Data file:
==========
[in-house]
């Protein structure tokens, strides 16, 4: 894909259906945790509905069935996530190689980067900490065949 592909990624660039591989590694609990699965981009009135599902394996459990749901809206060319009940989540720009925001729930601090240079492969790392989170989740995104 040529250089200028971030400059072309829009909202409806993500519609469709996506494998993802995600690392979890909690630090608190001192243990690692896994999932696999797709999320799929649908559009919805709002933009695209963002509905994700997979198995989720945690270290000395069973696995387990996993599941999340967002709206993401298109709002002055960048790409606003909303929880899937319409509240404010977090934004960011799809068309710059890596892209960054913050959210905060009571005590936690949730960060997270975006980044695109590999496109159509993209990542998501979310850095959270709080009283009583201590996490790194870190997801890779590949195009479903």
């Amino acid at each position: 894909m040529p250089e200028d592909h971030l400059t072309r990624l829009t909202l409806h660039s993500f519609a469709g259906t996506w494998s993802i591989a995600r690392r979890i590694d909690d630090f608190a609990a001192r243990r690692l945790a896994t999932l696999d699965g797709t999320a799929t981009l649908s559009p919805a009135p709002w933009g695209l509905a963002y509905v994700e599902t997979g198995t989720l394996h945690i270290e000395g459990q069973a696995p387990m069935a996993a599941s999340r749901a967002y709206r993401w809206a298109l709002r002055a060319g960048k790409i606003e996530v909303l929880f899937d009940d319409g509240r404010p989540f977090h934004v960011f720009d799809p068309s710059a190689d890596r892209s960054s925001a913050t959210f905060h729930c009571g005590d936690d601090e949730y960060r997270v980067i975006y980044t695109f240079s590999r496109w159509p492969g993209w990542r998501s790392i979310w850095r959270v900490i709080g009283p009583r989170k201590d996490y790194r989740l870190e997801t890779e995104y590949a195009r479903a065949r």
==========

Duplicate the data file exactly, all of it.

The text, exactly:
[in-house]
């Protein structure tokens, strides 16, 4: 894909259906945790509905069935996530190689980067900490065949 592909990624660039591989590694609990699965981009009135599902394996459990749901809206060319009940989540720009925001729930601090240079492969790392989170989740995104 040529250089200028971030400059072309829009909202409806993500519609469709996506494998993802995600690392979890909690630090608190001192243990690692896994999932696999797709999320799929649908559009919805709002933009695209963002509905994700997979198995989720945690270290000395069973696995387990996993599941999340967002709206993401298109709002002055960048790409606003909303929880899937319409509240404010977090934004960011799809068309710059890596892209960054913050959210905060009571005590936690949730960060997270975006980044695109590999496109159509993209990542998501979310850095959270709080009283009583201590996490790194870190997801890779590949195009479903």
């Amino acid at each position: 894909m040529p250089e200028d592909h971030l400059t072309r990624l829009t909202l409806h660039s993500f519609a469709g259906t996506w494998s993802i591989a995600r690392r979890i590694d909690d630090f608190a609990a001192r243990r690692l945790a896994t999932l696999d699965g797709t999320a799929t981009l649908s559009p919805a009135p709002w933009g695209l509905a963002y509905v994700e599902t997979g198995t989720l394996h945690i270290e000395g459990q069973a696995p387990m069935a996993a599941s999340r749901a967002y709206r993401w809206a298109l709002r002055a060319g960048k790409i606003e996530v909303l929880f899937d009940d319409g509240r404010p989540f977090h934004v960011f720009d799809p068309s710059a190689d890596r892209s960054s925001a913050t959210f905060h729930c009571g005590d936690d601090e949730y960060r997270v980067i975006y980044t695109f240079s590999r496109w159509p492969g993209w990542r998501s790392i979310w850095r959270v900490i709080g009283p009583r989170k201590d996490y790194r989740l870190e997801t890779e995104y590949a195009r479903a065949r």